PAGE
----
This everyday guide isn't just about surviving with obsessive-compulsive disorder (OCD)-it's about thriving. In Everyday Mindfulness for OCD, two experts in OCD team up to teach readers how mindfulness, humor, and self-compassion can help them to stop dwelling on what's wrong and start enhancing what's right-leading to a more joyful life.
Living with OCD can be extremely challenging, but it doesn’t have to rob you of your self-worth. You are so much more than your disorder! Let this book be your guide to discovering, supporting, and loving the best you that you can be.
Demystifying the process of OCD assessment and treatment, this indispensable book helps sufferers make sense of their own compulsions through frank, unflinching self-evaluation, and provides not only the knowledge of how to change—but the courage to do it.
If you’re a teen with obsessive-compulsive disorder (OCD), you may have intense, unwanted thoughts and behaviors that interfere with school, your social life, and just having fun. The good news is there are ways you can minimize these thoughts and behaviors, so you can get back to being a teen. This workbook will show you how!
No one wants to get rid of obsessive-compulsive disorder more than someone who has it. That's why Talking Back to OCD puts kids and teens in charge. Dr. John March's eight-step program has already helped thousands of young people show the disorder that it doesn't call the shots--they do.
What To Do When Your Brain Gets Stuck guides children and their parents through the cognitive-behavioral techniques used to treat obsessive compulsive disorder. This interactive self-help book turns kids into super-sleuths who can recognize and more appropriately respond to OCD's tricks.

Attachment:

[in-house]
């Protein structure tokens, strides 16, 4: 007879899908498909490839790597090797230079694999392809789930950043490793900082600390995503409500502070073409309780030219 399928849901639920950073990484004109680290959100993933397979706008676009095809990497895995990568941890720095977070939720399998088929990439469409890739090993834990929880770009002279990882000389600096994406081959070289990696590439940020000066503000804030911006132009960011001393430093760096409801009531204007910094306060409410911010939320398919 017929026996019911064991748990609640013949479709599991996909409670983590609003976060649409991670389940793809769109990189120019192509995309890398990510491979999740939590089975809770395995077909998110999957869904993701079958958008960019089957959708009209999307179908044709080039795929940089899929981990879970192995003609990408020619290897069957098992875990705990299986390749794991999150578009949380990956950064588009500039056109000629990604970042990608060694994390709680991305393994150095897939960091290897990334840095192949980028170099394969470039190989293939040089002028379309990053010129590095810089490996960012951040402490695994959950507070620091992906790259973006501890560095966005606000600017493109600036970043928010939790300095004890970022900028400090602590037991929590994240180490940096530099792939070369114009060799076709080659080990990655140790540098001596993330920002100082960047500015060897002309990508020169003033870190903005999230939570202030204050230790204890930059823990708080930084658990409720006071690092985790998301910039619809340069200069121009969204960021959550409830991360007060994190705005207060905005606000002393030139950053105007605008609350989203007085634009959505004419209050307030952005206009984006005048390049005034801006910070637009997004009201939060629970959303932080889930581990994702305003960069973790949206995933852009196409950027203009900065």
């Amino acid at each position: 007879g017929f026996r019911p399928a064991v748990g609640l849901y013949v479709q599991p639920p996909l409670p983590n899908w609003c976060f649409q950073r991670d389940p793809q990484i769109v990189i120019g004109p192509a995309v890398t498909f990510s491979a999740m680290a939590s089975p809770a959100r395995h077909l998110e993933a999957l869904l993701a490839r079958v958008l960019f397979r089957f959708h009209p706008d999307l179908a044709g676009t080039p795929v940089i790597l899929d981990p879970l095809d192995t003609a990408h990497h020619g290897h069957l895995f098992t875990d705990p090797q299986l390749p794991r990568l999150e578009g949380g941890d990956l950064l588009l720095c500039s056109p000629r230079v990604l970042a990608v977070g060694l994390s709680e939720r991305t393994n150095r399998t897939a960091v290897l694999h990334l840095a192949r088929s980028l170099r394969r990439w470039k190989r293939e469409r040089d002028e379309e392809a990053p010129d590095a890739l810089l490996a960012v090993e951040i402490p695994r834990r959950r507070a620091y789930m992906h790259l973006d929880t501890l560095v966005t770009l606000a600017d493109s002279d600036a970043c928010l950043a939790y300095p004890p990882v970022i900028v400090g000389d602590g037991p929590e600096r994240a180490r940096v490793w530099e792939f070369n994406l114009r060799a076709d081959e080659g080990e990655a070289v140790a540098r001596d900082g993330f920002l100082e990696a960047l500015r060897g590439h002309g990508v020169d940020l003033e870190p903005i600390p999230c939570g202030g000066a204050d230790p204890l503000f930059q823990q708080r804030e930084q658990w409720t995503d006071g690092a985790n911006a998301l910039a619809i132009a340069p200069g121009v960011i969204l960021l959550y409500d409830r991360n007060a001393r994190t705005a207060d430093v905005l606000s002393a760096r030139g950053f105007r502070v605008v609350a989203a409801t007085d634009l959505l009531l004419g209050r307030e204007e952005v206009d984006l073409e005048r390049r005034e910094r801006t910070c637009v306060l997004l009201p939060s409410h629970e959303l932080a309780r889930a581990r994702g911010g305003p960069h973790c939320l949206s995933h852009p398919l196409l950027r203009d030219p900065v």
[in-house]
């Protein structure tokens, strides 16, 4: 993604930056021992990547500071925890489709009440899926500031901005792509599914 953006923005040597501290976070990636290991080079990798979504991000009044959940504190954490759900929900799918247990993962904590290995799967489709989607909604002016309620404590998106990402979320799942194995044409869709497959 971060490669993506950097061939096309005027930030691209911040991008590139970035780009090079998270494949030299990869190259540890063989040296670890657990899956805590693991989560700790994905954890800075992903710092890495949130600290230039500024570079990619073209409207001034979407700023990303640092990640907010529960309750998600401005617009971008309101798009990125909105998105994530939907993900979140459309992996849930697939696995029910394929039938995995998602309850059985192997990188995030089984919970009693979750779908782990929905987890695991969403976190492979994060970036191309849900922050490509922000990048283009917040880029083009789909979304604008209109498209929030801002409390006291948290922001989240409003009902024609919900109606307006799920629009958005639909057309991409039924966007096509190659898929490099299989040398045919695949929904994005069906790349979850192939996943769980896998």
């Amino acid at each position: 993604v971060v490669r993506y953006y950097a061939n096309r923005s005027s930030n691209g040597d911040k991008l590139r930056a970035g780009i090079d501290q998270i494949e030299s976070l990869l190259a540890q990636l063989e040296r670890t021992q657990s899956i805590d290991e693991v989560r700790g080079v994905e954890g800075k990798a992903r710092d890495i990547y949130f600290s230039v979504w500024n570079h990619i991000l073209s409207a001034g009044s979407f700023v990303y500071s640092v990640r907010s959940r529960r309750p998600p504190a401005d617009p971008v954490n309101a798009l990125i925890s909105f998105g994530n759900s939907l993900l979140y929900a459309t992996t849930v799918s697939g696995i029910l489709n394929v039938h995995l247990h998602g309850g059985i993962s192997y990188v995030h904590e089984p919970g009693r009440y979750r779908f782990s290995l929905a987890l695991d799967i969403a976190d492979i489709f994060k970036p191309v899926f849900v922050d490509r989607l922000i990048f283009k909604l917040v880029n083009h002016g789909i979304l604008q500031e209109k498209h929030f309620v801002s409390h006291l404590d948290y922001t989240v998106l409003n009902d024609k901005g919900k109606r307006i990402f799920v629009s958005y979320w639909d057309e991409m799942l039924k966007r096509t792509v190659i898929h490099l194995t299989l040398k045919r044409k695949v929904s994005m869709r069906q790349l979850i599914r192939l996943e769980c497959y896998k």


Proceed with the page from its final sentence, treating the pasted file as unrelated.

If your loved one has OCD, you may be unsure of how to express your concerns in a compassionate, effective way. In When a Family Member Has OCD, you and your family will learn ways to better understand and communicate with each other when OCD becomes a major part of your household.
When a loved one has OCD, it's a constant struggle. It hurts to see your spouse so anxious or your teen spending so much time alone. Grounded in state-of-the-art treatment research, this compassionate guide helps you change your own behavior to support your loved one's recovery.
People who suffer from mental illness rarely do so alone. Their families and loved ones face their own set of unique challenges—problems that deserve their own resources and sources of support. It helps readers examine how OCD affects their lives and offers a straightforward system for building a healthier, more constructive relationship with OCD sufferers.
IIn a society where a blemish or “bad hair” can ruin an otherwise perfect day and airbrushed abs dominate the magazine rack, many of us feel ashamed of our bodies. If dissatisfaction with your looks is a distressing preoccupation, this compassionate book offers a way to break free from the mirror.
Although Scott Granet began showing symptoms of BDD at 19, more than two decades passed before he discovered that his obsessive fear of losing his hair was a sign of a serious psychiatric condition. Written from the perspective of therapist who has lived with and triumphed over BDD, Granet's personal and clinical narrative guides the reader through the process of assessing and treating BDD.
In a world obsessed with appearances, it is not surprising that body dysmorphic disorder, or BDD, has manifested itself as a troubling and relatively common problem for many individuals. In The Broken Mirror, the first and most definitive book on BDD, Dr. Katharine Phillips draws on years of clinical practice, scientific research, and professional evaluations of over 700 patients to bring readers her expertise and experience with this often debilitating illness.
If you suffer from trichotillomania, this book is written for you, your family and loved ones, and the professionals who you might seek out to help you overcome your condition. Written by one of the leading experts in the field, the book reviews the latest medications and treatment options and offers simple and effective cognitive-behavioral techniques for controlling hair-pulling.
If you have body-focused repetitive behaviors (BFRB) such as hair pulling (trichotillomania) or skin picking (dermatillomania), you may feel embarrassed about seeking help. But there are proven-effective strategies you can use to overcome these behaviors and improve your overall quality of life—this book will show you how.
Body-Focused Repetitive Behavior School is packed with the very same picking and pulling techniques used in individual therapy sessions.